Have you ever worked on a project and found yourself constantly shaking your head? I can say that 99% of the time that I experienced frustration, it was largely due to communication issues within a team. I’ve personally been on project teams and wondered if anyone there had ever taken a basic communications course and learned concepts like active listening, empathy, and being clear and concise. A team that can communicate will find success, but what about those who are not interacting well? Who can help your team get back on track? Believe it or not, your answer is the tester.
What exactly is keeping your team from communicating effectively? The answer may not be so obvious. In my experience, I’ve seen a few key contributors that include, but are not limited to:
The team does not own quality Of course life would be easier if we could say ‘Well, I did my job! I’m done! Time for the tester!” But how does that foster communication in a team if you just throw something over the proverbial fence? If you set out only to do your job and not to understand anyone else’s, are you really being part of a team? You know the saying — “There is no I in TEAM.” We usually hear that as kids when we first embark in sports, but it goes for software development projects, too!
Not seeing the big picture It is so easy to start looking in an Agile world at the small, granular user story level. But when you start to lose the big picture, the ability to communicate becomes more and more difficult. There have been projects I’ve worked on where I just didn’t understand the business reasons (and I wasn’t the only one). Can you guess how many of those projects succeeded?
Not knowing exactly what to build So many times, I’ve seen (and worked on) projects where a designer says “build this.” The engineer goes off and starts building, and the tester starts writing tests — presumably for the same feature. But if an engineer has a clarifying question and does not include the tester when asking the designer, or vice versa, then what? It’s an easy recipe that gets off track when you work in a silo.
Your tester can help alleviate many communication gaps. It just requires a different way of thinking. Take each of the breakdown factors I’ve mentioned, and let’s look at how this QA team member is uniquely positioned to enhance your team’s communication and collaboration.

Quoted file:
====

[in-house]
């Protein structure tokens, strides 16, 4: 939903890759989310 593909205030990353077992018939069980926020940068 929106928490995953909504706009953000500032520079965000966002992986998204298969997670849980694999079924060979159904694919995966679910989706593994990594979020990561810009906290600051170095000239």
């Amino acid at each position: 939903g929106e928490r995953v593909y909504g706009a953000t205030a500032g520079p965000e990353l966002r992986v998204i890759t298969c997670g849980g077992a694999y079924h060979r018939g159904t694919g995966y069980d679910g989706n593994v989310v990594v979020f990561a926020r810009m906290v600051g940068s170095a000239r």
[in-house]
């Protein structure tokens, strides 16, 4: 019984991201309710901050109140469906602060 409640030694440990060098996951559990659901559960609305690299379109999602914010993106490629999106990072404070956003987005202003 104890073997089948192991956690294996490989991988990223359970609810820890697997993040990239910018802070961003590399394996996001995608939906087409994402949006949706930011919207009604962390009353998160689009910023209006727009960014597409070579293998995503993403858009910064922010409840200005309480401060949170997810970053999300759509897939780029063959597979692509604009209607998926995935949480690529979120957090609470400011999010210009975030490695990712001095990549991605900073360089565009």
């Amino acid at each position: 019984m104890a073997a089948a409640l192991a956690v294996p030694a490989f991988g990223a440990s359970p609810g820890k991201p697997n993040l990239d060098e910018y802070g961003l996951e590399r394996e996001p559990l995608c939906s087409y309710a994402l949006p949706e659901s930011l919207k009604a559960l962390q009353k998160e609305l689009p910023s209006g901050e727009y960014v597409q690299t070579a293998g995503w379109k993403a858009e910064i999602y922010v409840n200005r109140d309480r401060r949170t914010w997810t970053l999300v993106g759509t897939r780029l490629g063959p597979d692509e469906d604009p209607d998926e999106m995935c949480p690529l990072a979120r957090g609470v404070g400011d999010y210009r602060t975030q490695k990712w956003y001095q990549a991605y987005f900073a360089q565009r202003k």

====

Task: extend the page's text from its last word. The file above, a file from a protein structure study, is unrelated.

Everyone owns quality! Yes, you too, engineers... Rather than creating a team that thinks QA alone is responsible for the quality of a product, what if everyone had skin in the game? Of course, part of that is understanding each other’s roles and what the value of testing is. A good tester will work with your team to decide what types of testing need to occur, who can take care of them, and free up those people to take on testing activities. One way to understand this is to take a look at the Agile Testing Quadrant.
If everyone is concerned about quality, and everyone starts talking about quality, and they aren’t just checking out as soon as their task is ‘complete’, you’re already on the path to improved communication. You take it to a whole new level when you get people INVOLVED in quality.
The 30,000 foot view I mentioned before that it’s very easy to get caught in the weeds looking at an individual user story. A tester should, however, know where that user story falls in the grand scheme of things — understanding the business value a feature brings, as well as the impacts it may have on other features. With teams I have worked with in the past, we have invested time in making sure any new QA team member learns the product — not just the one area they are working on. (To repeat, not just be the tester with the product knowledge.) It will be beneficial to anyone on the team, but your tester can help drive the conversations needed to understand the user story, taking a step back to see where it all fits in, and guide testing in a direction perhaps maybe not thought of before.
Everyone on the same page Let’s imagine a world where we all go about building and testing the same product, with the same vision. Is that possible when you work isolated from your team? Let’s look at a central testing practice for Agile teams called Specification by Example (also known as Acceptance Test-Driven Development, or ATDD). The key idea here is that your tester, engineer, and designer all work together BEFORE anything is built to understand the feature, write the tests (your acceptance criteria), and know exactly how the feature will be tested. It is done when all tests pass. Manual or automated, this practice gets everyone on the same page. Your tester can help drive these conversations (I have often gone in with a list of tests, but typically just to elicit more questions and answers with the engineers and designers to get clarity and walk away with more tests — or changed tests, and ensure that we all understand the acceptance criteria as we have now written the tests together).
What are you waiting for? I hope these concepts get you going in the right direction. Use your tester! QA is not just there to execute a test, but is uniquely structured to help foster communication and collaboration on your team, and make sure everyone is invested in quality.
Ashley Hunsberger is a Quality Architect at Blackboard, Inc. and co-founder of Quality Element. She’s passionate about making an impact in education and loves coaching team members in product and client-focused quality practices. Most recently, she has focused on test strategy implementation and training, development process efficiencies, and preaching Test Driven Development to anyone that will listen. In her downtime, she loves to travel, read, quilt, hike, and spend time with her family.
T: @aahunsberger L: https://www.linkedin.com/in/ashleyhunsberger